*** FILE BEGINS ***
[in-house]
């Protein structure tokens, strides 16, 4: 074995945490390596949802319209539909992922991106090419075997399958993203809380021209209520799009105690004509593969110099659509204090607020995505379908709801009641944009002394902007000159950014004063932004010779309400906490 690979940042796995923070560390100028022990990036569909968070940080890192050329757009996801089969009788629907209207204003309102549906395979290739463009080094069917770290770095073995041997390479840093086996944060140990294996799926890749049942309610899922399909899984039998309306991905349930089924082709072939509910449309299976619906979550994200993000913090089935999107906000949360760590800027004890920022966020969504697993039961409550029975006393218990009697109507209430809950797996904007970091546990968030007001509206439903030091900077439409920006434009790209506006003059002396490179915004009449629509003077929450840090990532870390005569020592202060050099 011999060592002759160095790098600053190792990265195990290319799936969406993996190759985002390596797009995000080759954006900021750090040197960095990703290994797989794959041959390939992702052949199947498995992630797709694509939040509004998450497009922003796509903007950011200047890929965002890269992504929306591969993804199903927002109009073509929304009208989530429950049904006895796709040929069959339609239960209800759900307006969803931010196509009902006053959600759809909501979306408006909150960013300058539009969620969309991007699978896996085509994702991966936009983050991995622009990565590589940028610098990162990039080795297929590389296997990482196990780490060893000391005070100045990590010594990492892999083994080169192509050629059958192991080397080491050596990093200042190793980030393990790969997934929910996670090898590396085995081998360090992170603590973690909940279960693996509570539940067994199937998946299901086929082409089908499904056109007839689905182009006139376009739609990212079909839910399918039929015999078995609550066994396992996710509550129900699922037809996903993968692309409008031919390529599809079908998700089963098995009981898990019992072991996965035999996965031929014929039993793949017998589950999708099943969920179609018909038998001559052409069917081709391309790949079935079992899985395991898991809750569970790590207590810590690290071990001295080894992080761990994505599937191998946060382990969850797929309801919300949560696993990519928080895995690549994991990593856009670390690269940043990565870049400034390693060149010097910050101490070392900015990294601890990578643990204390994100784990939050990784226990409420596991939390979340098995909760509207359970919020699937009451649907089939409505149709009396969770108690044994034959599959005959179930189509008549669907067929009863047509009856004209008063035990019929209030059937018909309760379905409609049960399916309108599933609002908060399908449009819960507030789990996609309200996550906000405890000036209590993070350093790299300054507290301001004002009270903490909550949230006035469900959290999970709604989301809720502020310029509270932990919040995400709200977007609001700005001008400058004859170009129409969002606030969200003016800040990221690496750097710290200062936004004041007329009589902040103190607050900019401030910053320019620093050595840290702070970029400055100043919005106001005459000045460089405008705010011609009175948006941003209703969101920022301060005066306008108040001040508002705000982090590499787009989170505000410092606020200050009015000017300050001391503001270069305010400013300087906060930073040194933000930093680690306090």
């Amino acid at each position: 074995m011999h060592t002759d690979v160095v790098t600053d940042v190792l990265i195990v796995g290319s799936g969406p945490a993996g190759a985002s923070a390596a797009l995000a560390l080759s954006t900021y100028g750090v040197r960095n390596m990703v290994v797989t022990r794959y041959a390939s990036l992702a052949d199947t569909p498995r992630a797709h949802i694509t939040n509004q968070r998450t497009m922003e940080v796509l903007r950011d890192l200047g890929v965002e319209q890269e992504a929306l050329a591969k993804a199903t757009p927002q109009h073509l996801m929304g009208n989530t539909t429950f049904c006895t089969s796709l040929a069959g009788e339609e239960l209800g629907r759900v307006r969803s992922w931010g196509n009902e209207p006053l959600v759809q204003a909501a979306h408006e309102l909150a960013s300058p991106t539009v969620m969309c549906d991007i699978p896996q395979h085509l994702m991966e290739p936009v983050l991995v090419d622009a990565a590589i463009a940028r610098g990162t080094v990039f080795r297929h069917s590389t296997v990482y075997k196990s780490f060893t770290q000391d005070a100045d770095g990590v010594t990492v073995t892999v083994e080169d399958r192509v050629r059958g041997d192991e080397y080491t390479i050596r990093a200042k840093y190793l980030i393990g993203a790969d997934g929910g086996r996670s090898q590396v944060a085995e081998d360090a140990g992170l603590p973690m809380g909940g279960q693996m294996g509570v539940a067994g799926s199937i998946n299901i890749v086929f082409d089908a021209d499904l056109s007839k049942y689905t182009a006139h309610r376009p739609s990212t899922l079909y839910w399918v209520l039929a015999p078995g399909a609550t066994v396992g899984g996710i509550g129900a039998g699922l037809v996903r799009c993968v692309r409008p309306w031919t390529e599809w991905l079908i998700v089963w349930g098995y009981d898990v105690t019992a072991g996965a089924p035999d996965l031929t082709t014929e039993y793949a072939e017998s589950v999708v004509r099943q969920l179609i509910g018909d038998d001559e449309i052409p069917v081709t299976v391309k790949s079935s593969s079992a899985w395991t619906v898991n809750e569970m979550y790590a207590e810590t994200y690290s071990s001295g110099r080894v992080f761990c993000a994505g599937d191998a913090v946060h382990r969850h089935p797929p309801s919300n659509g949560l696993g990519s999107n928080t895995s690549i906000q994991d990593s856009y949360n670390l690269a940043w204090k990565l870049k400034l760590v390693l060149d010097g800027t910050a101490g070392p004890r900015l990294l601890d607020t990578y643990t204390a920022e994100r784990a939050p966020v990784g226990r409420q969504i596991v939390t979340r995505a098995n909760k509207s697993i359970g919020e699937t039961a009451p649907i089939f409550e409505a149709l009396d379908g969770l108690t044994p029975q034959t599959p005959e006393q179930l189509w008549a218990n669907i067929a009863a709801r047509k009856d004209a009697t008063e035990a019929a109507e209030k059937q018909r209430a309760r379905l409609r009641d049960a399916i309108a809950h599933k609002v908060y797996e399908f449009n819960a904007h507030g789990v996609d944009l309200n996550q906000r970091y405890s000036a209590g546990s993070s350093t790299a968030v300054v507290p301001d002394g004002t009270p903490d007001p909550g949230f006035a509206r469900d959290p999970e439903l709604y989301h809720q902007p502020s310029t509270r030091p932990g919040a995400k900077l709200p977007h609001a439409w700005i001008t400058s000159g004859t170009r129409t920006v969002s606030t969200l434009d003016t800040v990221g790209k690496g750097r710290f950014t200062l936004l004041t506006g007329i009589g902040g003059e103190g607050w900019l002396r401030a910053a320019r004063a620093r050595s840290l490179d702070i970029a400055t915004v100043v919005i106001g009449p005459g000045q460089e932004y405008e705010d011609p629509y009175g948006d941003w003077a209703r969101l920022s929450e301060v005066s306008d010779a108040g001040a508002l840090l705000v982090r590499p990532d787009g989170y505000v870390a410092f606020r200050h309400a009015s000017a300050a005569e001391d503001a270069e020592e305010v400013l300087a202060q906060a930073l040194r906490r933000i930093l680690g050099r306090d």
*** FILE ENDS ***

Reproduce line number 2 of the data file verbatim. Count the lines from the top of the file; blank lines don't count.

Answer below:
């Protein structure tokens, strides 16, 4: 074995945490390596949802319209539909992922991106090419075997399958993203809380021209209520799009105690004509593969110099659509204090607020995505379908709801009641944009002394902007000159950014004063932004010779309400906490 690979940042796995923070560390100028022990990036569909968070940080890192050329757009996801089969009788629907209207204003309102549906395979290739463009080094069917770290770095073995041997390479840093086996944060140990294996799926890749049942309610899922399909899984039998309306991905349930089924082709072939509910449309299976619906979550994200993000913090089935999107906000949360760590800027004890920022966020969504697993039961409550029975006393218990009697109507209430809950797996904007970091546990968030007001509206439903030091900077439409920006434009790209506006003059002396490179915004009449629509003077929450840090990532870390005569020592202060050099 011999060592002759160095790098600053190792990265195990290319799936969406993996190759985002390596797009995000080759954006900021750090040197960095990703290994797989794959041959390939992702052949199947498995992630797709694509939040509004998450497009922003796509903007950011200047890929965002890269992504929306591969993804199903927002109009073509929304009208989530429950049904006895796709040929069959339609239960209800759900307006969803931010196509009902006053959600759809909501979306408006909150960013300058539009969620969309991007699978896996085509994702991966936009983050991995622009990565590589940028610098990162990039080795297929590389296997990482196990780490060893000391005070100045990590010594990492892999083994080169192509050629059958192991080397080491050596990093200042190793980030393990790969997934929910996670090898590396085995081998360090992170603590973690909940279960693996509570539940067994199937998946299901086929082409089908499904056109007839689905182009006139376009739609990212079909839910399918039929015999078995609550066994396992996710509550129900699922037809996903993968692309409008031919390529599809079908998700089963098995009981898990019992072991996965035999996965031929014929039993793949017998589950999708099943969920179609018909038998001559052409069917081709391309790949079935079992899985395991898991809750569970790590207590810590690290071990001295080894992080761990994505599937191998946060382990969850797929309801919300949560696993990519928080895995690549994991990593856009670390690269940043990565870049400034390693060149010097910050101490070392900015990294601890990578643990204390994100784990939050990784226990409420596991939390979340098995909760509207359970919020699937009451649907089939409505149709009396969770108690044994034959599959005959179930189509008549669907067929009863047509009856004209008063035990019929209030059937018909309760379905409609049960399916309108599933609002908060399908449009819960507030789990996609309200996550906000405890000036209590993070350093790299300054507290301001004002009270903490909550949230006035469900959290999970709604989301809720502020310029509270932990919040995400709200977007609001700005001008400058004859170009129409969002606030969200003016800040990221690496750097710290200062936004004041007329009589902040103190607050900019401030910053320019620093050595840290702070970029400055100043919005106001005459000045460089405008705010011609009175948006941003209703969101920022301060005066306008108040001040508002705000982090590499787009989170505000410092606020200050009015000017300050001391503001270069305010400013300087906060930073040194933000930093680690306090």